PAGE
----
It’s always fun to watch big swells in San Diego! As such, I thought it would be fun to start tracking every time the waves get big and we witness big surf in San Diego!
In this post, I will be documenting big swells in San Diego to include the date, size, and direction of the swell. Each big wave San Diego event will also be accompanied by a short video.
Enjoy my compilation of the biggest waves and swells in San Diego!
Table of Contents
San Diego Swell Forecast
1.6.2023 – An incoming big storm swell is targeting San Diego this weekend. The waves will be peak on Friday January 6th at 10-15 feet. The wave size will trend down over the weekend to 4-6 feet. This is the biggest swell forecast for San Diego so far this winter. Stay safe out there.
List of Recent Big Swells in San Diego
To begin, let’s classify big waves in San Diego. For the purposes of this list, a big wave event will be classified as anything above head high (6ft +). This list of big waves in San Diego will feature the most recent big swells in San Diego at the top. Enjoy!
Big Swell Blacks Beach 1.06.2023
San Diego was blasted with swell on ‘Big Friday’ January 6th. Big waves covered dunes, boardwalks and streets from Mission Beach all the way up to Cardiff by the Sea. The biggest waves in San Diego on report were at Black’s Beach. Faces were measured over 20 feet!
Blacks Beach Swell Summary
Size: 15-20 ft, occasional 20ft +
Swell Direction: Mega NW swell
Big Swell Carlsbad State Beach 10.13.2021
October is normally a good time of year to be blessed by offshore winds. In this last run of big surf in San Diego, the Santa Ana winds did not disappoint. Overall, the waves were not huge topping out at about head high but it was a clean and glassy more thanks to a light offshore breeze.
Carlsbad State Beach Swell Summary
Size: 4-5 ft +
Swell Direction: Mix of SSW swell and NW swell
Big Swell Ponto Jetties 9.14.2021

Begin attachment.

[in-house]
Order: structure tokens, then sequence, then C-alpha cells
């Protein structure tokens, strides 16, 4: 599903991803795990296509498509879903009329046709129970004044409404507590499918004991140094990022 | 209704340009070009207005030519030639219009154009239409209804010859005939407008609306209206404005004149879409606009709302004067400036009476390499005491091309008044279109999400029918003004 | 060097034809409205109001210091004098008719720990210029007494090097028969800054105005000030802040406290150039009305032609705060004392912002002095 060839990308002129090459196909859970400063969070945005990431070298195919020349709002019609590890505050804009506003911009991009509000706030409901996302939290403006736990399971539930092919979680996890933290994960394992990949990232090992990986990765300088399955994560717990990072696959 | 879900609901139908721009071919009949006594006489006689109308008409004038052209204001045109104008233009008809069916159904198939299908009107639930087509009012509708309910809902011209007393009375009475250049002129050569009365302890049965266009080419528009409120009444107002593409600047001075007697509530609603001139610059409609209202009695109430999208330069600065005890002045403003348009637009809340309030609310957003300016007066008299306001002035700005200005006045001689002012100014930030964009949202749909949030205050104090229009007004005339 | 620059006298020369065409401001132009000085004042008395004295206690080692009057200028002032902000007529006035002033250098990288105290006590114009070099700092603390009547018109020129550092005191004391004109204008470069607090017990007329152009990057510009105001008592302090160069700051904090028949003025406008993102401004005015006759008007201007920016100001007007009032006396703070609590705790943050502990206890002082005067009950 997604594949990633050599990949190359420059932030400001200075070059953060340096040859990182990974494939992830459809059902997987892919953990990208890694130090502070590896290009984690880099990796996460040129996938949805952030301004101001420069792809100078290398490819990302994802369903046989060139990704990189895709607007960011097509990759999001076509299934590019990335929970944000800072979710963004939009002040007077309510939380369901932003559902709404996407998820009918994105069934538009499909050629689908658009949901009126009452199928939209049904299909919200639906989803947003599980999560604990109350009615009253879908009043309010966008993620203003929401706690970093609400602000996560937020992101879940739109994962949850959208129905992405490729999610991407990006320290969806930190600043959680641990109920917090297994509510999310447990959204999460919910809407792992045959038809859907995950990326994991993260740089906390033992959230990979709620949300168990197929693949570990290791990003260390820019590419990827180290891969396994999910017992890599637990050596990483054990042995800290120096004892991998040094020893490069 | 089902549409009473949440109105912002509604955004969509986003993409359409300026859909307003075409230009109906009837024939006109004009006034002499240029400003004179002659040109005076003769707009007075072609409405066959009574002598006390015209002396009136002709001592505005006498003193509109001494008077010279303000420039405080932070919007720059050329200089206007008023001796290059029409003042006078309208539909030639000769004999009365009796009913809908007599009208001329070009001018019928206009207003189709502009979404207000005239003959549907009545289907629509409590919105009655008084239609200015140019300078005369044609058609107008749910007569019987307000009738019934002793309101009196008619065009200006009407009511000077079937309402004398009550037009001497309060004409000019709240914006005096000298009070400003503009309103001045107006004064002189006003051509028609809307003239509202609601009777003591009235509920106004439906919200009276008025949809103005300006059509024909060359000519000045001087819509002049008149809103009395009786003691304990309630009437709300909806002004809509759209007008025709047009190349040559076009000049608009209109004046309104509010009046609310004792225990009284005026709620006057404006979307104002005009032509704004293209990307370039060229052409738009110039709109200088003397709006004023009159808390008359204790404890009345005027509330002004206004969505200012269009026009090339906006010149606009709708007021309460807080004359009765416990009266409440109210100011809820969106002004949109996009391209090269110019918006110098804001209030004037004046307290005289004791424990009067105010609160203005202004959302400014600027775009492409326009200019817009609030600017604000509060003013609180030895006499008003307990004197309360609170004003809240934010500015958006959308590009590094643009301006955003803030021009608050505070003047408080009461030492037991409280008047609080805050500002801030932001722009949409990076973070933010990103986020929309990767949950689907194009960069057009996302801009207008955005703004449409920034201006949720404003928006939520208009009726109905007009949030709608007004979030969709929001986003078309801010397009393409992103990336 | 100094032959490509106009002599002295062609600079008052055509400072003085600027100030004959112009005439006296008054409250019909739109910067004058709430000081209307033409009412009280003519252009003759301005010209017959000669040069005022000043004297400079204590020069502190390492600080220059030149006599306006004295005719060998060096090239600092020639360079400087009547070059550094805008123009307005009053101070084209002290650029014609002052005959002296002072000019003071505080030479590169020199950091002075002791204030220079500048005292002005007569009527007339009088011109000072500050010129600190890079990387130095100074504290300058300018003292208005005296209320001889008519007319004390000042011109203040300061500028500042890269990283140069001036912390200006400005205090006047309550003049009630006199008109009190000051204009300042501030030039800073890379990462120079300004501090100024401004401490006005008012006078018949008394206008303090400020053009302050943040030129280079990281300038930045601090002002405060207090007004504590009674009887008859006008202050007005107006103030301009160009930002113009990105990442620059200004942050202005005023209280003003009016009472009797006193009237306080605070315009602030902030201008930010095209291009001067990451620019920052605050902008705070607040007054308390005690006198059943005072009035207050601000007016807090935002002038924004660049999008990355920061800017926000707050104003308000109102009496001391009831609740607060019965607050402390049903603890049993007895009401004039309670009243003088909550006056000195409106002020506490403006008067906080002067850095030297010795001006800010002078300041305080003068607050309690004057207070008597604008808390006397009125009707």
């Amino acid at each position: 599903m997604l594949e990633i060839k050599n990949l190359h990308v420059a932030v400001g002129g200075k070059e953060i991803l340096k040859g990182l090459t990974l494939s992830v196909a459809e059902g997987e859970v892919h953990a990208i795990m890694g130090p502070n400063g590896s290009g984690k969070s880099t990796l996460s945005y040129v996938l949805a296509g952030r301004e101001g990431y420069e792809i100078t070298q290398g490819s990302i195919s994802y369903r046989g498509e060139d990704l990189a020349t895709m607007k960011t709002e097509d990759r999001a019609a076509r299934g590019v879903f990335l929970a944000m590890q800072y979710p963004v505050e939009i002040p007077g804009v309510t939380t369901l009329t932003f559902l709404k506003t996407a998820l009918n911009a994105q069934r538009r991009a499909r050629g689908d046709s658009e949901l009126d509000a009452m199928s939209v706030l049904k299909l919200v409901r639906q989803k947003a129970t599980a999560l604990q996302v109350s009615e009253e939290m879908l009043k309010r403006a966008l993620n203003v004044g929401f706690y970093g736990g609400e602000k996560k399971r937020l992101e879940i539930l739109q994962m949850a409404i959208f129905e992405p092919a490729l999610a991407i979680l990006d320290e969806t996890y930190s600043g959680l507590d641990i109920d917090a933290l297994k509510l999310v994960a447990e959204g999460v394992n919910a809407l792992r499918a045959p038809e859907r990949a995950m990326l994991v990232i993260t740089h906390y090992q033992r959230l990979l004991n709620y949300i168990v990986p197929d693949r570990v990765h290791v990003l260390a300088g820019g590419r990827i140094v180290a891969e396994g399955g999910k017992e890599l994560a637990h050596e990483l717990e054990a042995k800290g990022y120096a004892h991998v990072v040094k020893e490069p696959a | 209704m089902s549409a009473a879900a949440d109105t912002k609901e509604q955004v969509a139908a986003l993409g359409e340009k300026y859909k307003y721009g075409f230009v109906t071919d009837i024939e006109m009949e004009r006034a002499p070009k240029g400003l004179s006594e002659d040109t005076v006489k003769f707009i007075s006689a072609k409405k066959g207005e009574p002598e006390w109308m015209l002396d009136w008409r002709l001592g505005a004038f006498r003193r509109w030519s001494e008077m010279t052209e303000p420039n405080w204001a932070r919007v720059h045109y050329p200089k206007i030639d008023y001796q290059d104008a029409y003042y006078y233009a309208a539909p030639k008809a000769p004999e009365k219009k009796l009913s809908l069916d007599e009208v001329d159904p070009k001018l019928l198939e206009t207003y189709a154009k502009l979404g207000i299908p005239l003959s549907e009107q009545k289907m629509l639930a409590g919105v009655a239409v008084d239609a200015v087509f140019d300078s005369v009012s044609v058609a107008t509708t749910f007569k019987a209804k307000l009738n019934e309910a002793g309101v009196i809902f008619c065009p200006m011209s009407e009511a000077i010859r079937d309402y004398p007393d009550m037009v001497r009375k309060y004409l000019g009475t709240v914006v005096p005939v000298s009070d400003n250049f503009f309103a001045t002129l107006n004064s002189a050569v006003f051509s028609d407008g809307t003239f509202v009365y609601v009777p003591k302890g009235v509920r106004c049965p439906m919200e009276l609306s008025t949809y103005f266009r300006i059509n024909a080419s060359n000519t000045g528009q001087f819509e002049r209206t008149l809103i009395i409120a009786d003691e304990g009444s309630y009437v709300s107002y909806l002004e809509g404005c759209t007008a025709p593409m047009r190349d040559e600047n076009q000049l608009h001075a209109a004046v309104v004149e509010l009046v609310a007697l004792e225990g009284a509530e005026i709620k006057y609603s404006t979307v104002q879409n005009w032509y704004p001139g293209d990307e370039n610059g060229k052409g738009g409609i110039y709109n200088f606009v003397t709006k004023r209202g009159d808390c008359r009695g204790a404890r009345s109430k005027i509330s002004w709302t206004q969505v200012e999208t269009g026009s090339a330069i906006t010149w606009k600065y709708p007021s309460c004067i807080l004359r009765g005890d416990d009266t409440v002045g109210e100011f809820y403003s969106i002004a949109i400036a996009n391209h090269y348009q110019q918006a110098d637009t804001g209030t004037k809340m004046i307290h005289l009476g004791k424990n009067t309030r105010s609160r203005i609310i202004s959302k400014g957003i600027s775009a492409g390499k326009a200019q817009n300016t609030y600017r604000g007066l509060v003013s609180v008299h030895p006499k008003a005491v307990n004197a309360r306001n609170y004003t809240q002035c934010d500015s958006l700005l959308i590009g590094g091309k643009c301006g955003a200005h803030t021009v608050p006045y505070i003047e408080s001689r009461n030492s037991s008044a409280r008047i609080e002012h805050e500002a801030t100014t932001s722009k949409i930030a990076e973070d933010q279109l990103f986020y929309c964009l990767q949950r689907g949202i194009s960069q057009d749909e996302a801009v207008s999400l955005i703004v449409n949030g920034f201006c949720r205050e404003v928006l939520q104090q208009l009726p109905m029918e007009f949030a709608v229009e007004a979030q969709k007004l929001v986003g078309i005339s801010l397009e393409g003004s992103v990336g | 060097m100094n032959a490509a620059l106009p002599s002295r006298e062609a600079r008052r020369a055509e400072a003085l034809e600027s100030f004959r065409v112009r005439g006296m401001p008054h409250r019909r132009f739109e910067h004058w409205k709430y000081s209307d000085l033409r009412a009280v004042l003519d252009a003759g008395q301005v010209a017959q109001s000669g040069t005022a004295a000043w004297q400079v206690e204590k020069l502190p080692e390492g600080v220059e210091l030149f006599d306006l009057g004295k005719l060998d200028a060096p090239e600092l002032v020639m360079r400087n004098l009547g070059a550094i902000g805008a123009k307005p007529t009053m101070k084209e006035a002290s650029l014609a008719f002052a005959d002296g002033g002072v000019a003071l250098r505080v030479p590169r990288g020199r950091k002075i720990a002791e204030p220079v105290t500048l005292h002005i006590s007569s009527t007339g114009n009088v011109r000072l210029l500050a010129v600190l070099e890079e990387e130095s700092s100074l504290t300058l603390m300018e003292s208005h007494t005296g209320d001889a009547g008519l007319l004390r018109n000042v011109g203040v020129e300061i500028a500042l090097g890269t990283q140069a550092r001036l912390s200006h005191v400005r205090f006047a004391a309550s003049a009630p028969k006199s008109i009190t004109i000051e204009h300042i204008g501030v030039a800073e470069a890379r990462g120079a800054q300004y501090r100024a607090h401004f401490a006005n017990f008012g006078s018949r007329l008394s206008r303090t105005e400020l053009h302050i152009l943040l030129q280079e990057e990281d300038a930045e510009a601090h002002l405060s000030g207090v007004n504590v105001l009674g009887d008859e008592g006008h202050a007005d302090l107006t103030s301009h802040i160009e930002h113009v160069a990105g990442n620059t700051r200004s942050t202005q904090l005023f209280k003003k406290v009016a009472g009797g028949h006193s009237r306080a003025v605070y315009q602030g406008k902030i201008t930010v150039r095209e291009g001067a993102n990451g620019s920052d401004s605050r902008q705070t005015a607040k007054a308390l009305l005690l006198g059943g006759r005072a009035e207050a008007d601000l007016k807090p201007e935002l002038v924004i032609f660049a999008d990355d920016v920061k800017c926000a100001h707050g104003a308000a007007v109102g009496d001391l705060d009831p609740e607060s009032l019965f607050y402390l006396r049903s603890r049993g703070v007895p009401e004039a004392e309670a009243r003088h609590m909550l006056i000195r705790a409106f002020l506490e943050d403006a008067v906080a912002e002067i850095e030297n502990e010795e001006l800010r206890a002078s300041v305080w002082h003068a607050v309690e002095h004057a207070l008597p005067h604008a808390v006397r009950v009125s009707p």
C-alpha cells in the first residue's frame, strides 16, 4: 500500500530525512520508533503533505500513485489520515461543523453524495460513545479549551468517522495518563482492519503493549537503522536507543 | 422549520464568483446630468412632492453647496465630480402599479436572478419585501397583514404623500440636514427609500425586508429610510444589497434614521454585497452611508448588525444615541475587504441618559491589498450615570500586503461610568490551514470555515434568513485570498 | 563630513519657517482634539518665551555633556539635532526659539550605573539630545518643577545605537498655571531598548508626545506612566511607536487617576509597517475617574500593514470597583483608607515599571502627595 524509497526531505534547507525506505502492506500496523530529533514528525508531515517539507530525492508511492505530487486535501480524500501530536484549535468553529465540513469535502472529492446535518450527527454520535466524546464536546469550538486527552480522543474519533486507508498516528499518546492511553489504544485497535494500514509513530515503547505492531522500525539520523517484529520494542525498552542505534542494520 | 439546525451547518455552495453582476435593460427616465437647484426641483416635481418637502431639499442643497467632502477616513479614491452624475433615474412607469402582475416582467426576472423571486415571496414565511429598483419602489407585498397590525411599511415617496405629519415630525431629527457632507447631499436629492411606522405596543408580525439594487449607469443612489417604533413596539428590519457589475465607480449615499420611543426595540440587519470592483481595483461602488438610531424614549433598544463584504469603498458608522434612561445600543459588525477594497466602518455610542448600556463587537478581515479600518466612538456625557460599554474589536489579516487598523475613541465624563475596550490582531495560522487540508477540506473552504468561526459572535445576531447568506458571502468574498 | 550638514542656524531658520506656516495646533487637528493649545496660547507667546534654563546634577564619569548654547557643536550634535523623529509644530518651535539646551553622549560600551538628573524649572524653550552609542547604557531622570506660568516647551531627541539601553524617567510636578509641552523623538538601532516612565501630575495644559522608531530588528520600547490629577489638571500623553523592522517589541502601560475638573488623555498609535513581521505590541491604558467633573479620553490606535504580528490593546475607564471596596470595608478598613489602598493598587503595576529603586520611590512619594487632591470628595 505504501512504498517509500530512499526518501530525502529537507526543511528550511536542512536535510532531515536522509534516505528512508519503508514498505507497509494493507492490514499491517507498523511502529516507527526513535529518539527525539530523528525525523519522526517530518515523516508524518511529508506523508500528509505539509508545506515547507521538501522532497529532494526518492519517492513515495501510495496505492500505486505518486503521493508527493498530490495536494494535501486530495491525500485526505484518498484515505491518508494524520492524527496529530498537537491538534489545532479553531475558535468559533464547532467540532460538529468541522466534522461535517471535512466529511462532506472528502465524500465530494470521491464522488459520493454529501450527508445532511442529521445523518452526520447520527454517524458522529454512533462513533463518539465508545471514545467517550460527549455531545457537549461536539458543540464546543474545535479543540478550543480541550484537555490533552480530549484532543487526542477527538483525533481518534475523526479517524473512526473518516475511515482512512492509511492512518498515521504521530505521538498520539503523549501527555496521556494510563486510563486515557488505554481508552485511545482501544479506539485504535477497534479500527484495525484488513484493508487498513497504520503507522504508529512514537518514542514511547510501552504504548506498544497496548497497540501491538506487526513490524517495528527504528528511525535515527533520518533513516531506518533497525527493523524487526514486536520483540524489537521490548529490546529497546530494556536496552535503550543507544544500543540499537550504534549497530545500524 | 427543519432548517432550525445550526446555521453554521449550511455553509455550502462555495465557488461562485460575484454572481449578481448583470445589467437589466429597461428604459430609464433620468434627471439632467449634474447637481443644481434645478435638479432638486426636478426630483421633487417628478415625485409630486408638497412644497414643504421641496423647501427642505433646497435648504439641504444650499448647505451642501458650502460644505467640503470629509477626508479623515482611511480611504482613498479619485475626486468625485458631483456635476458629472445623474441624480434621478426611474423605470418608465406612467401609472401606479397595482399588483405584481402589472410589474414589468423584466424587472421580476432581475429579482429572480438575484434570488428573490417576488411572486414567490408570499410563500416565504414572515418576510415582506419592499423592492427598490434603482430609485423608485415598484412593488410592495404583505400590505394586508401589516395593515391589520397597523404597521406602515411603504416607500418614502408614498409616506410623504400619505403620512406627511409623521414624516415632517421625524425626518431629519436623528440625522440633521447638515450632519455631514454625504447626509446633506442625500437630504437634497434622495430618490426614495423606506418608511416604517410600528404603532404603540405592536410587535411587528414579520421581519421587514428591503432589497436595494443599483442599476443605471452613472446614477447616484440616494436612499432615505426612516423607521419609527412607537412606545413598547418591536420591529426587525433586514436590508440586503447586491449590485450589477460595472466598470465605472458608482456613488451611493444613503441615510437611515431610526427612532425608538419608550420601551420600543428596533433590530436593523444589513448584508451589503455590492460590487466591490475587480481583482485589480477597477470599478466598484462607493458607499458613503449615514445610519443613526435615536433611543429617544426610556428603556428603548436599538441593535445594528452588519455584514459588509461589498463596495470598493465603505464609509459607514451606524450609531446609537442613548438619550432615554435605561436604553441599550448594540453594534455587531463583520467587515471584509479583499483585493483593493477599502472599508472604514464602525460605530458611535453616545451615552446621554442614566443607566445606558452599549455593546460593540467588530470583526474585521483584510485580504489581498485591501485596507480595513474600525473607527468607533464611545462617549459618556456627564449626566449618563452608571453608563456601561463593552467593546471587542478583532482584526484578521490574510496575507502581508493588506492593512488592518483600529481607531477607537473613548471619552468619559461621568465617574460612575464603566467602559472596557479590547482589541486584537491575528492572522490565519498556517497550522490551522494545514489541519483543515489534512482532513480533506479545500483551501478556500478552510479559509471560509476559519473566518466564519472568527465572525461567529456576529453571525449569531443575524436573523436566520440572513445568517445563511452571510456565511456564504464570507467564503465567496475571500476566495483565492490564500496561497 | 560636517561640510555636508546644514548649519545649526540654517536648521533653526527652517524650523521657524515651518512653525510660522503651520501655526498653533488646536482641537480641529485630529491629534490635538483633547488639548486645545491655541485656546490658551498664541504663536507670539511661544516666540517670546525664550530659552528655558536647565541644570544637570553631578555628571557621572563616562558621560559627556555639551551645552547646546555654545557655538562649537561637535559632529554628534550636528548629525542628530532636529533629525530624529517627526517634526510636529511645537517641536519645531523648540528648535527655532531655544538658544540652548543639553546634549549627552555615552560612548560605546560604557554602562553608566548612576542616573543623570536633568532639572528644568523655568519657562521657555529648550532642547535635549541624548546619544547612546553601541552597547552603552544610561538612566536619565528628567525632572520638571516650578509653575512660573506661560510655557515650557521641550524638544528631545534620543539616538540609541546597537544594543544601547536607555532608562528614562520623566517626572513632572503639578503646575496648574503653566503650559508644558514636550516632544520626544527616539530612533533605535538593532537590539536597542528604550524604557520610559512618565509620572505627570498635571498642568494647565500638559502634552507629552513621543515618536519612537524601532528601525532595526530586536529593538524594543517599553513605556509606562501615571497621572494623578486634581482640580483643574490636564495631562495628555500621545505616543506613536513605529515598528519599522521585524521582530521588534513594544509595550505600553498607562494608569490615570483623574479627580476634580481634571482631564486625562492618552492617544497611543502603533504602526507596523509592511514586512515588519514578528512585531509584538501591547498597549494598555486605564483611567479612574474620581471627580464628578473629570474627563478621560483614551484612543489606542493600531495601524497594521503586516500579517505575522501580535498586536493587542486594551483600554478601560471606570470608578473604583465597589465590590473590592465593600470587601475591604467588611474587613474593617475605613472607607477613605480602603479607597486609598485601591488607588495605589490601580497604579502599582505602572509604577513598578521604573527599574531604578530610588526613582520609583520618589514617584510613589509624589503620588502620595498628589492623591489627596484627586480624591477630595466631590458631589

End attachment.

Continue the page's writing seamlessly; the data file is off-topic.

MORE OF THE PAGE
The recent big swell at Ponto Jetties occurred in all of San Diego. However, I happened to surfing Ponto Jetties this day. The larger sets were pushing well overhead, albeit a bit closed out. However, the next morning cleaned up and had much better shape.
Ponto Jetties Swell Summary
Size: 5-7ft +
Swell Direction: Combination NW + SW swell, predominantly SW.
As always, be sure to check Surfline for the current swell conditions and know your limits.
Biggest Waves in San Diego On Record
Below, find a list of a few notable times when some of the biggest waves in San Diego throttled our coastlines.
- Big Wednesday December 2005
This was a notorious day in San Diego and throughout all of Southern California and Baja California. Wave heights crested 3-4x overhead with top breaks like La Jolla Cove and Blacks Beach peaking at 20 feet plus. Check a video of the action at Black’s here –
2. September 2004
Surprisingly, some of the biggest waves recorded to hit San Diego were from a South swell. Waves maxed out in the 15-20 foot range. Check photos of the action here.
3. January 2012
In summary, these are just a few of the days on record for the biggest waves in San Diego. Waves will be even larger in places like Cortes Bank, but that wave is about 100 miles off the coast of San Diego.
What Causes Ocean Swell?
Ocean swell is caused by wind. However, there are two main classifications of swell: windswell and groundswell. While both swell types are caused by wind, they are characterized differently.
Windswell: Windswell originates closer to shore. As such, the swell period is shorter, the waves are usually messier, and have a short period, i.e., waves come to shore quickly.
Groundswell: Groundswell originates far offshore, sometimes thousands of miles. Winds generate swell that builds over time over long distances. Groundswell is typically more powerful, cleaner, and longer period, i.e., a longer interval in between set waves. Groundswell is more common for producing big waves.
As you can see, windswell and groundswell are different. However, both types of swell are created when wind blows across the water creating friction. This energy is then transferred from the wind to the water and fuels the formation of waves.
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